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UM prof's slots analysis: Bill gives tracks too much

March 28, 2003

When Maryland's horse track owners took the position that the proposed bill to legalize slot machines would give them barely enough revenue to make a profit, we were skeptical.

Now a University of Maryland economics professor has done an analysis that backs our view. And so once again we say: If the tracks aren't ready to accept less, the state should seek proposals from other would-be operators.

The study comes from Robert Carpenter, economics professor at the university's Baltimore County campus. His analysis says the state senate version of the slots bill would give the tracks $649 million more than they need to build new facilities to house thousands of slot machines.

And Carpenter said the upfront application fee of $15 million that the bill would charge to three Central Maryland tracks is way too low.

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Ken Shea, a representative for the track owners' investment banking company, disagreed with Carpenter's analysis. Shea told the Associated Press that the proposed split - 39 percent for track owners - is the lowest of any state except New York.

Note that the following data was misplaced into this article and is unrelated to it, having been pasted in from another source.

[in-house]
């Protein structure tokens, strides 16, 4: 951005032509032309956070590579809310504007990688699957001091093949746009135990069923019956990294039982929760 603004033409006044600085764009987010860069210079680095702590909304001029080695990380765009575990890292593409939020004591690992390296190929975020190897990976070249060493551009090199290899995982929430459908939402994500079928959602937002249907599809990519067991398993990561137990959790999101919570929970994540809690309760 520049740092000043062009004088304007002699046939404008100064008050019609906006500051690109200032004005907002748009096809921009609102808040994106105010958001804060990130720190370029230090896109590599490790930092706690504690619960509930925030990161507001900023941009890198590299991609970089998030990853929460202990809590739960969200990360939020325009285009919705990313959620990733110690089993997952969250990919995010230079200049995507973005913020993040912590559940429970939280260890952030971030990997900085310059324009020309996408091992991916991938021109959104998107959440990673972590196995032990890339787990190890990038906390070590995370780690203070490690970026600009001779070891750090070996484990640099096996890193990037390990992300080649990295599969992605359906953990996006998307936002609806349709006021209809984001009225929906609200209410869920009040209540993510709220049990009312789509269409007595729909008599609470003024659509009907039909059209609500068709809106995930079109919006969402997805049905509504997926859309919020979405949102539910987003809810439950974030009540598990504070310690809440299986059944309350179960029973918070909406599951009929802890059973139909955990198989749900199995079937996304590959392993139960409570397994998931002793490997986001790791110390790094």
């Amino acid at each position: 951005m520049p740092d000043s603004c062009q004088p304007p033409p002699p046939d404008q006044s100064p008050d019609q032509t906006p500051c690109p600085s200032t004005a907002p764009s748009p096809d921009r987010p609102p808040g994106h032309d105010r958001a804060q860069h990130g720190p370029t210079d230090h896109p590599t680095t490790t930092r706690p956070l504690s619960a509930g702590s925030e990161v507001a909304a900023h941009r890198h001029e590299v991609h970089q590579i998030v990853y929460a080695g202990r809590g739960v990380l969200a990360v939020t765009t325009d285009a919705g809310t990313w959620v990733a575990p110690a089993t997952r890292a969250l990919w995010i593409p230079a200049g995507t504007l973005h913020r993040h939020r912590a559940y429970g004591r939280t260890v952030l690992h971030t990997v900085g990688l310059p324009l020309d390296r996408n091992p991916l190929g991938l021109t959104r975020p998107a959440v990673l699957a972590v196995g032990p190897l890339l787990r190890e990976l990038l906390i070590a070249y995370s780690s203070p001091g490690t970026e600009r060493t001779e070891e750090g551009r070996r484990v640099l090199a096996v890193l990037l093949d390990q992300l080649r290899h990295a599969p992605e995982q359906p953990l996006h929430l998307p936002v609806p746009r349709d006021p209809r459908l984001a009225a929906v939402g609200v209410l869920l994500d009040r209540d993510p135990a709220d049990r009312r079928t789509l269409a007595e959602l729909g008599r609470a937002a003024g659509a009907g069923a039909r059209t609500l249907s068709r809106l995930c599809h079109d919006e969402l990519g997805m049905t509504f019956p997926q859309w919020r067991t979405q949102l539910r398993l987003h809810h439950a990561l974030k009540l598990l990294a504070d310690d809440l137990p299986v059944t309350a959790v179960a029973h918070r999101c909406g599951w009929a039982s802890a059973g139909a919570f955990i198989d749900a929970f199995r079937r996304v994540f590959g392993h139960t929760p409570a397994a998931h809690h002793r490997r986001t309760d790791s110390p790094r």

Is the senate's proposal to give track owners $600 million per year too stingy? Not from where we sit, given the fact that slots won't be like lottery tickets, available at every convenience store. Under this bill, to play slots, people will have to go to the race tracks.

Have other states given track owners a better deal? Yes, but that doesn't mean Maryland has to follow their example. When push comes to shove, track owners will take less and still make millions.

The best argument for pushing them to take less is that every dollar that goes to education through this proposal is one that won't have to come from tax revenues, or from cuts in other programs. Lawmakers' first concern should be Maryland's schoolchildren, not those who will operate slot machines for a profit.

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